Henry Poggi is one of the most intriguing defensive tackles in the country. By Max Emfinger

Henry Poggi is not the biggest defensive tackle in the country, but he still has over 25 PCS scholarship offers.

 

DT Henry Poggi (6-3, 265, 4.68) of Baltimore Gilman, Maryland is one of the most intriguing high school football players in the country. He is not that big for a defensive tackle. He plays defensive tackle on defense and tight end on offense and although he is not that big, in early March, Poggi had already received over 25 scholarship offers.
 
Poggi has an incredible work ethic and his motor is going at 110% on every single play on offense and defense. He also has amazing athleticism and he never comes off of the football field.
 
On his highlight film, Poggi used his great quickness and speed in getting away from would be blockers and getting either the quarterback sack or a tackle behind the line of scrimmage. In his first game as a junior, Poggi recorded three quarterback sacks.
 
With his great athletic ability, Poggi probably could play either tight end, defensive tackle, or defensive end at the next level, but he is so dominating on defense, he will play on that side of the football at te next level.
 
Poggi might be able to play both offense and defense, because he has huge hands and he can make the big catch that turns around a game. He is also a great blocker and with his work ethic, he is always looking for the second block downfield.
 
Some of those early scholarship offers for Poggi including BCS powerhouse teams like Alabama, Auburn, Florida, Tennessee, Michigan, Notre Dame, Ohio State, Penn State, Stanford, Ole Miss, Virginia, and West Virginia.
 
Poggi has already made visits to Michigan, Virginia, and Tennessee and wants to visit both Notre Dame and Stanford.
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About maxemfingerrecruiting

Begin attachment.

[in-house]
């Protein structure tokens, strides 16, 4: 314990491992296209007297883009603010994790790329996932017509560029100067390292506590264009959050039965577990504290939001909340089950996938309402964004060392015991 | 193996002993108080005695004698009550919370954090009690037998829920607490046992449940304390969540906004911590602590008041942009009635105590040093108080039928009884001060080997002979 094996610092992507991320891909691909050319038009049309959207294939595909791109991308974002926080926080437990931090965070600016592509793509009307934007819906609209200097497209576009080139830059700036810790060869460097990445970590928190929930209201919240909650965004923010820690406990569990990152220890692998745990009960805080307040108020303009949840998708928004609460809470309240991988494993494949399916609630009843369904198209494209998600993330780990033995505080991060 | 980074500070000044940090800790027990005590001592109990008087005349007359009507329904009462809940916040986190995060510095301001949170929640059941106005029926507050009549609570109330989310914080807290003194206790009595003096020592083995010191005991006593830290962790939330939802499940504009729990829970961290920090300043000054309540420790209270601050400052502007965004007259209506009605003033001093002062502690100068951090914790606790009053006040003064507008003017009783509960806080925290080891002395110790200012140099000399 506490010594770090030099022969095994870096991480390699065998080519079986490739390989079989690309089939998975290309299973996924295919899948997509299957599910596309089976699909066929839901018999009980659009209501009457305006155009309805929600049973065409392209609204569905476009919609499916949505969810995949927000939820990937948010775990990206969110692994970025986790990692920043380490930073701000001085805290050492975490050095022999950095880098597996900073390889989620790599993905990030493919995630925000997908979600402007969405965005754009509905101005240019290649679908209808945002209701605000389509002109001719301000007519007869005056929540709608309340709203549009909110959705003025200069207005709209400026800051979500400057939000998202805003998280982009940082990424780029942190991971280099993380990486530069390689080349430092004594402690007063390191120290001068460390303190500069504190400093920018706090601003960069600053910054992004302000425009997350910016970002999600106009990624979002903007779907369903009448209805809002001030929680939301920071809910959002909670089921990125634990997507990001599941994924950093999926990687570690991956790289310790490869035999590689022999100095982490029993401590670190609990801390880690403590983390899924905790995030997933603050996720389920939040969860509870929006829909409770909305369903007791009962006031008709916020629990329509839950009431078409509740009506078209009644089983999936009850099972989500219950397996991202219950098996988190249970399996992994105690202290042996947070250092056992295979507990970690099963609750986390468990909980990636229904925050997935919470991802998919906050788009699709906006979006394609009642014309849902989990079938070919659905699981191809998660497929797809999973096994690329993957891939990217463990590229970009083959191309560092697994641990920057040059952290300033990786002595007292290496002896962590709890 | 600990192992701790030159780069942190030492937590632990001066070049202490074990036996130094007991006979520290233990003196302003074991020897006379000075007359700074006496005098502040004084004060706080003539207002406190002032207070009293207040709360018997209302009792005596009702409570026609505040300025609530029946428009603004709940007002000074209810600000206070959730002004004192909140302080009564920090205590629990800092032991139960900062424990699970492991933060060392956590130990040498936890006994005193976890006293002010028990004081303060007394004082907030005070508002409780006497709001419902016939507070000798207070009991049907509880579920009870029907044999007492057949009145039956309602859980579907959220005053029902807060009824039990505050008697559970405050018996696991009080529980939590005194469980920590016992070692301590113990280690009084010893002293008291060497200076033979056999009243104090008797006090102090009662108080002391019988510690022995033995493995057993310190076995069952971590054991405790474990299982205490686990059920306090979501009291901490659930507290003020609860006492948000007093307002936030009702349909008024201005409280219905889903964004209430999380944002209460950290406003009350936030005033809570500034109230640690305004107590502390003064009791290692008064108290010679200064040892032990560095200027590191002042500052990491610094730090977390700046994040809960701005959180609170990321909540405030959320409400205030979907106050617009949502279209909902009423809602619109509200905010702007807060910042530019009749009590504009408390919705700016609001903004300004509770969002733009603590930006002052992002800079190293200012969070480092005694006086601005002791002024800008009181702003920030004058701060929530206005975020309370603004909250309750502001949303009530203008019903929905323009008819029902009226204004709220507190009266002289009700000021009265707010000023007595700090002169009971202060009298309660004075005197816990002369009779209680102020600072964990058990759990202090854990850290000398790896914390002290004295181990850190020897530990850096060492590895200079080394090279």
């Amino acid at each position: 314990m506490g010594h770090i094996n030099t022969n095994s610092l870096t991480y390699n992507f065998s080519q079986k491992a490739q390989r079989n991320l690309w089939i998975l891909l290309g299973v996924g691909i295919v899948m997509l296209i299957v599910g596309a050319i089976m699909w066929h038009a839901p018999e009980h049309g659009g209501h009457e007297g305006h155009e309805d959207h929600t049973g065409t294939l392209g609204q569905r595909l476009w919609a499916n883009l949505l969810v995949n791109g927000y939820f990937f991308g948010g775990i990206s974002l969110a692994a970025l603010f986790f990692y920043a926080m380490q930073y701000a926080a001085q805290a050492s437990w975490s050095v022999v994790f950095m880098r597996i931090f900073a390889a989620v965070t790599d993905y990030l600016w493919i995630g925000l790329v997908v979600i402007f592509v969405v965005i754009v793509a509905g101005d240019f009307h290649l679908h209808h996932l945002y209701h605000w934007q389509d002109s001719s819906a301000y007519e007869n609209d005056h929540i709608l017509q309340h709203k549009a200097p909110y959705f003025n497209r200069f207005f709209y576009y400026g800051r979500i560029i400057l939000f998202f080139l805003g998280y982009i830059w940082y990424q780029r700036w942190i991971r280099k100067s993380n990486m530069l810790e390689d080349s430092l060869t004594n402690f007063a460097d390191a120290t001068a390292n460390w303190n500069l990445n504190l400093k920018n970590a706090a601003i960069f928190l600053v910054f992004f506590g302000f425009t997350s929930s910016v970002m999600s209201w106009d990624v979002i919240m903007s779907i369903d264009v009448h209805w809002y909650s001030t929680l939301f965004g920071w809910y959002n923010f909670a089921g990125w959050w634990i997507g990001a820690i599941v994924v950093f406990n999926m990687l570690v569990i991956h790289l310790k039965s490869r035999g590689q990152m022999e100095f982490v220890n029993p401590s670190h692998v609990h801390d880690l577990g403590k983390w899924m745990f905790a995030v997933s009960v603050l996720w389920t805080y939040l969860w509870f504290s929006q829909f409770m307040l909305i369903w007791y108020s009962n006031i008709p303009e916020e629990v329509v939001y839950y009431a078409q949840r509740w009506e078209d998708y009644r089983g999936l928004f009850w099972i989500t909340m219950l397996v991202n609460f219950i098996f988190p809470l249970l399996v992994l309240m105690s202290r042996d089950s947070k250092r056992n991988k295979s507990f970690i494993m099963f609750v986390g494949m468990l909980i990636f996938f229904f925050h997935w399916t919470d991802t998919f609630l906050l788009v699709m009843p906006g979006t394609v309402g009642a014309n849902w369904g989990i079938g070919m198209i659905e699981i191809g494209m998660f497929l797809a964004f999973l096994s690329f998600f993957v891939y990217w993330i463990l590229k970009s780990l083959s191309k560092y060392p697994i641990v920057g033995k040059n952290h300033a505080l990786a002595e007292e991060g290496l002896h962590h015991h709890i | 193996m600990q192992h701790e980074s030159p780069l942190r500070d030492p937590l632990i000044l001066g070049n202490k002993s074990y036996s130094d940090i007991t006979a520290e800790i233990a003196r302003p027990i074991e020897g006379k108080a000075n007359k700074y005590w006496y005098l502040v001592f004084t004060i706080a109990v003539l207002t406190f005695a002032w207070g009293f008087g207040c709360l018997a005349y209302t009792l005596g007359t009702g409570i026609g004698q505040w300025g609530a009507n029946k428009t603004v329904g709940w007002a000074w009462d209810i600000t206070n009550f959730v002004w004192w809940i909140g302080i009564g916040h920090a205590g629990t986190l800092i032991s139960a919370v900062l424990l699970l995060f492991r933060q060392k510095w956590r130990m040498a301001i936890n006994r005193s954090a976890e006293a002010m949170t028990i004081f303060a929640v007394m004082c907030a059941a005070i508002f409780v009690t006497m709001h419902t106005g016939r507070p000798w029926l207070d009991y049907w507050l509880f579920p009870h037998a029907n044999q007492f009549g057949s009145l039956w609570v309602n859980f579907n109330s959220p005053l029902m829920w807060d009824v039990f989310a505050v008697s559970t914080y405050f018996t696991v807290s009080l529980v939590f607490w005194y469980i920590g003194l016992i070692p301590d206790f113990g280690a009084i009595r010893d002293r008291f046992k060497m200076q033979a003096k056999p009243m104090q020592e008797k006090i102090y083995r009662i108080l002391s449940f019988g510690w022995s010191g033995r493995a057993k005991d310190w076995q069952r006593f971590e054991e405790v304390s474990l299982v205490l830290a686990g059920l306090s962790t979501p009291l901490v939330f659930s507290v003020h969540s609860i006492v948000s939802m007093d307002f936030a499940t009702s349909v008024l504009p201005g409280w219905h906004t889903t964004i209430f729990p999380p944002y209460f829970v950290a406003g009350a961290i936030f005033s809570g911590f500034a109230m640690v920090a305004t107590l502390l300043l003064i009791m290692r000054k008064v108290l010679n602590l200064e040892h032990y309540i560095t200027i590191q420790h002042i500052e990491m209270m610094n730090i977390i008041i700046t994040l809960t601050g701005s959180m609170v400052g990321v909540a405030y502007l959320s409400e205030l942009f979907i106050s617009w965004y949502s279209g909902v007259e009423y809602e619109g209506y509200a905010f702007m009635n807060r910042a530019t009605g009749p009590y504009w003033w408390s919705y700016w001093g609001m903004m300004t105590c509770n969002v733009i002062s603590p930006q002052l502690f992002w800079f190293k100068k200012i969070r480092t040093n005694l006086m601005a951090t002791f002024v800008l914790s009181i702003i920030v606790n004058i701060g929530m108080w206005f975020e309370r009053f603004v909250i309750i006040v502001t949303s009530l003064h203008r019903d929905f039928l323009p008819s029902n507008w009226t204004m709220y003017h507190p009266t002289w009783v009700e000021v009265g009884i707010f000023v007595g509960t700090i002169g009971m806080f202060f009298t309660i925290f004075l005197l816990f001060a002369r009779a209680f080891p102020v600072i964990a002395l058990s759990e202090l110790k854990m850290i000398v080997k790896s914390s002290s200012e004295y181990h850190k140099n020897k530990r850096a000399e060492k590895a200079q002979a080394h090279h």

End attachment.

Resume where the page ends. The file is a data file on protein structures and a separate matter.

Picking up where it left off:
My mission and goal is to search for that hidden high school football talent that has not been found yet. I then evaluate him and try to help him to get some publicity. In 2003, 2004, 2005. and 2006, I hosted my Annual 7on7 National Championship. My goal was to get great athletes to one area where I could evaluate them and then help them with college coaches. The only drawback was that college coaches wanted to see the hidden gems in a game-type highlight film and so the college coaches suggested to me that I host a real All-American Bowl Game so that they could view these talented players in a highlight film, playing against other talented players. It's noted that the NCAA doesn't allow the college coaches to attend All-American Games or practices and so the Game Film is a great tool for the college coaches. In 2005, I hosted my 1st Annual All-American Bowl Game. In nine games in nine years, my wife and I have helped 549 HS football players to get a scholarship that came to our first Bowl Game practice without a single scholarship offer. This also does not count over 1,000 players who we have helped that did not play in our game, including over 100 players in the 2010 Recruiting Season. My Super Elite Top Gun Camp idealogy, is of course, to get as many Top Football Players to a Top Gun Camp so that all of my coaches and I can evaluate them, rate them, rank them, and promote them. There will always be "Diamonds in the Rough" to be found. My First Annual Max Emfinger's Super Elite Top Gun Camp was in July of 2010. The Camp was amazing and loaded with unknown and known talent. Many of them were invited to play in our 2011 All-American Bowl Game Classic. In 2007, in my 3rd Annual All-American Bowl Game, a player by the name of Kareem Jackson came to our first Monday practice, without a single scholarship offer. Jackson decided to come out early and he became a #1 Draft Choice in the 2010 NFL Draft for the Houston Texans.
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